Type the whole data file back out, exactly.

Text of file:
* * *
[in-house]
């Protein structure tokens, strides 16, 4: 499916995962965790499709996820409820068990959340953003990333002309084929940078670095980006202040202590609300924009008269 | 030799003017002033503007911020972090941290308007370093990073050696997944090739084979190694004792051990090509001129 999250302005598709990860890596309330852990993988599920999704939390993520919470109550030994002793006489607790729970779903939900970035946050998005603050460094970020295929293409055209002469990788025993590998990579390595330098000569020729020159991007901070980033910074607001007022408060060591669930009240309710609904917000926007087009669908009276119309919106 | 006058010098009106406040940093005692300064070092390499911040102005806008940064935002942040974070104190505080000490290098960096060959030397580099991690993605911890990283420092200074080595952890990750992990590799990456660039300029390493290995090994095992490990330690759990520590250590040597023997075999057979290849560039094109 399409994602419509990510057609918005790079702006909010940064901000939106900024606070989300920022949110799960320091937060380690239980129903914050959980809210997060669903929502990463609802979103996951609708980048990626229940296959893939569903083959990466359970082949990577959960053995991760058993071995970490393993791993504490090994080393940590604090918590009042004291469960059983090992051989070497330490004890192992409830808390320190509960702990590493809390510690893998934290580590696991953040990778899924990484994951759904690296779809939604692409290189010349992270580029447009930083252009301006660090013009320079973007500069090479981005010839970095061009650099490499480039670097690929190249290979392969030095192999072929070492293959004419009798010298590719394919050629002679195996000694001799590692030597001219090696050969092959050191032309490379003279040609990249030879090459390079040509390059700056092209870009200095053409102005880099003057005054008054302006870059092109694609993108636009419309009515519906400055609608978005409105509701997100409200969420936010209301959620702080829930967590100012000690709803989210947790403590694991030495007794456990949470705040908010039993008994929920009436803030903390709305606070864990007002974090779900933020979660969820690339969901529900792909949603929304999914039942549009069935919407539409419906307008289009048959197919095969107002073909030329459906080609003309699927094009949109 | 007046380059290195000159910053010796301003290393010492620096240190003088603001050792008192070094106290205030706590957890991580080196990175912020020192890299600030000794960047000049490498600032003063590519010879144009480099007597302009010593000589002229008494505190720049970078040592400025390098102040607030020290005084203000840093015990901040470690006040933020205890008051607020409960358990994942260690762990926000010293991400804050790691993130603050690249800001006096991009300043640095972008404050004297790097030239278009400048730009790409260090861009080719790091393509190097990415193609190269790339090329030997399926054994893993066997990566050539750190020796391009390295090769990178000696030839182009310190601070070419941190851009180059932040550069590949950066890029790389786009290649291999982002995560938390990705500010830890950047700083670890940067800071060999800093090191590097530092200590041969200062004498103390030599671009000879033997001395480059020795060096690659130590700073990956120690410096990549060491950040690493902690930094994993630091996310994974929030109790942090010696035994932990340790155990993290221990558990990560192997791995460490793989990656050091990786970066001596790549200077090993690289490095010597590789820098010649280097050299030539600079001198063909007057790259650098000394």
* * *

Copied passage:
[in-house]
């Protein structure tokens, strides 16, 4: 499916995962965790499709996820409820068990959340953003990333002309084929940078670095980006202040202590609300924009008269 | 030799003017002033503007911020972090941290308007370093990073050696997944090739084979190694004792051990090509001129 999250302005598709990860890596309330852990993988599920999704939390993520919470109550030994002793006489607790729970779903939900970035946050998005603050460094970020295929293409055209002469990788025993590998990579390595330098000569020729020159991007901070980033910074607001007022408060060591669930009240309710609904917000926007087009669908009276119309919106 | 006058010098009106406040940093005692300064070092390499911040102005806008940064935002942040974070104190505080000490290098960096060959030397580099991690993605911890990283420092200074080595952890990750992990590799990456660039300029390493290995090994095992490990330690759990520590250590040597023997075999057979290849560039094109 399409994602419509990510057609918005790079702006909010940064901000939106900024606070989300920022949110799960320091937060380690239980129903914050959980809210997060669903929502990463609802979103996951609708980048990626229940296959893939569903083959990466359970082949990577959960053995991760058993071995970490393993791993504490090994080393940590604090918590009042004291469960059983090992051989070497330490004890192992409830808390320190509960702990590493809390510690893998934290580590696991953040990778899924990484994951759904690296779809939604692409290189010349992270580029447009930083252009301006660090013009320079973007500069090479981005010839970095061009650099490499480039670097690929190249290979392969030095192999072929070492293959004419009798010298590719394919050629002679195996000694001799590692030597001219090696050969092959050191032309490379003279040609990249030879090459390079040509390059700056092209870009200095053409102005880099003057005054008054302006870059092109694609993108636009419309009515519906400055609608978005409105509701997100409200969420936010209301959620702080829930967590100012000690709803989210947790403590694991030495007794456990949470705040908010039993008994929920009436803030903390709305606070864990007002974090779900933020979660969820690339969901529900792909949603929304999914039942549009069935919407539409419906307008289009048959197919095969107002073909030329459906080609003309699927094009949109 | 007046380059290195000159910053010796301003290393010492620096240190003088603001050792008192070094106290205030706590957890991580080196990175912020020192890299600030000794960047000049490498600032003063590519010879144009480099007597302009010593000589002229008494505190720049970078040592400025390098102040607030020290005084203000840093015990901040470690006040933020205890008051607020409960358990994942260690762990926000010293991400804050790691993130603050690249800001006096991009300043640095972008404050004297790097030239278009400048730009790409260090861009080719790091393509190097990415193609190269790339090329030997399926054994893993066997990566050539750190020796391009390295090769990178000696030839182009310190601070070419941190851009180059932040550069590949950066890029790389786009290649291999982002995560938390990705500010830890950047700083670890940067800071060999800093090191590097530092200590041969200062004498103390030599671009000879033997001395480059020795060096690659130590700073990956120690410096990549060491950040690493902690930094994993630091996310994974929030109790942090010696035994932990340790155990993290221990558990990560192997791995460490793989990656050091990786970066001596790549200077090993690289490095010597590789820098010649280097050299030539600079001198063909007057790259650098000394």